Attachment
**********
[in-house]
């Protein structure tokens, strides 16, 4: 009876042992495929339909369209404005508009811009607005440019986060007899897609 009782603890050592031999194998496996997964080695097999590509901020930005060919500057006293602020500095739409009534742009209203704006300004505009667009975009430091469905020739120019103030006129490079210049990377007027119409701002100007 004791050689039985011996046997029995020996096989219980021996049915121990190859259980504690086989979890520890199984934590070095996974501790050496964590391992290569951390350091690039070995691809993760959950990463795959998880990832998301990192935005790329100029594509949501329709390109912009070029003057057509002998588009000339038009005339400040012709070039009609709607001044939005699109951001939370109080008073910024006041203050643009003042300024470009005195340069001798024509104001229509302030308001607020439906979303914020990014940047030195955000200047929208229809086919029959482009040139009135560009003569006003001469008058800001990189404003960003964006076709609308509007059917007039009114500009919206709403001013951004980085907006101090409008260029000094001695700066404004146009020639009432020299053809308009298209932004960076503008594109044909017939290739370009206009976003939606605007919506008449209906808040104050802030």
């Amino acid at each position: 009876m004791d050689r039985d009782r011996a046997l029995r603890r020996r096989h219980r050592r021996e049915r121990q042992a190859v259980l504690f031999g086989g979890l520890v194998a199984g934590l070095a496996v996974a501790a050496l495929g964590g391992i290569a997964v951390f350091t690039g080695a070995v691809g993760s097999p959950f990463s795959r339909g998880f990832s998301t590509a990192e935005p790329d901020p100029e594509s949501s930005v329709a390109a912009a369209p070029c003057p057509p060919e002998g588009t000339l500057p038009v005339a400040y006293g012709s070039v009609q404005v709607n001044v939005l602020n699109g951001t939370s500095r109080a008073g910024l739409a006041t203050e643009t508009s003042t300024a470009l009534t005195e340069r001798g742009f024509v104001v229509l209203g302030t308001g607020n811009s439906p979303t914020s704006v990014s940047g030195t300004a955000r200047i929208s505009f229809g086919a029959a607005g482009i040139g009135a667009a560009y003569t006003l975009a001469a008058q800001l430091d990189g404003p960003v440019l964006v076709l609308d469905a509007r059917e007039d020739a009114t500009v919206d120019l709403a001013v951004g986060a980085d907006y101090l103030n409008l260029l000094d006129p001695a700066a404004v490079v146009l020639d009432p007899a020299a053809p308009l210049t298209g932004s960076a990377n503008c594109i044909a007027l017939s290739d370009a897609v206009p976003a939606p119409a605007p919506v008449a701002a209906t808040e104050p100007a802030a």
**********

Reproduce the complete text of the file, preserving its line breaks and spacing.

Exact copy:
[in-house]
């Protein structure tokens, strides 16, 4: 009876042992495929339909369209404005508009811009607005440019986060007899897609 009782603890050592031999194998496996997964080695097999590509901020930005060919500057006293602020500095739409009534742009209203704006300004505009667009975009430091469905020739120019103030006129490079210049990377007027119409701002100007 004791050689039985011996046997029995020996096989219980021996049915121990190859259980504690086989979890520890199984934590070095996974501790050496964590391992290569951390350091690039070995691809993760959950990463795959998880990832998301990192935005790329100029594509949501329709390109912009070029003057057509002998588009000339038009005339400040012709070039009609709607001044939005699109951001939370109080008073910024006041203050643009003042300024470009005195340069001798024509104001229509302030308001607020439906979303914020990014940047030195955000200047929208229809086919029959482009040139009135560009003569006003001469008058800001990189404003960003964006076709609308509007059917007039009114500009919206709403001013951004980085907006101090409008260029000094001695700066404004146009020639009432020299053809308009298209932004960076503008594109044909017939290739370009206009976003939606605007919506008449209906808040104050802030």
């Amino acid at each position: 009876m004791d050689r039985d009782r011996a046997l029995r603890r020996r096989h219980r050592r021996e049915r121990q042992a190859v259980l504690f031999g086989g979890l520890v194998a199984g934590l070095a496996v996974a501790a050496l495929g964590g391992i290569a997964v951390f350091t690039g080695a070995v691809g993760s097999p959950f990463s795959r339909g998880f990832s998301t590509a990192e935005p790329d901020p100029e594509s949501s930005v329709a390109a912009a369209p070029c003057p057509p060919e002998g588009t000339l500057p038009v005339a400040y006293g012709s070039v009609q404005v709607n001044v939005l602020n699109g951001t939370s500095r109080a008073g910024l739409a006041t203050e643009t508009s003042t300024a470009l009534t005195e340069r001798g742009f024509v104001v229509l209203g302030t308001g607020n811009s439906p979303t914020s704006v990014s940047g030195t300004a955000r200047i929208s505009f229809g086919a029959a607005g482009i040139g009135a667009a560009y003569t006003l975009a001469a008058q800001l430091d990189g404003p960003v440019l964006v076709l609308d469905a509007r059917e007039d020739a009114t500009v919206d120019l709403a001013v951004g986060a980085d907006y101090l103030n409008l260029l000094d006129p001695a700066a404004v490079v146009l020639d009432p007899a020299a053809p308009l210049t298209g932004s960076a990377n503008c594109i044909a007027l017939s290739d370009a897609v206009p976003a939606p119409a605007p919506v008449a701002a209906t808040e104050p100007a802030a």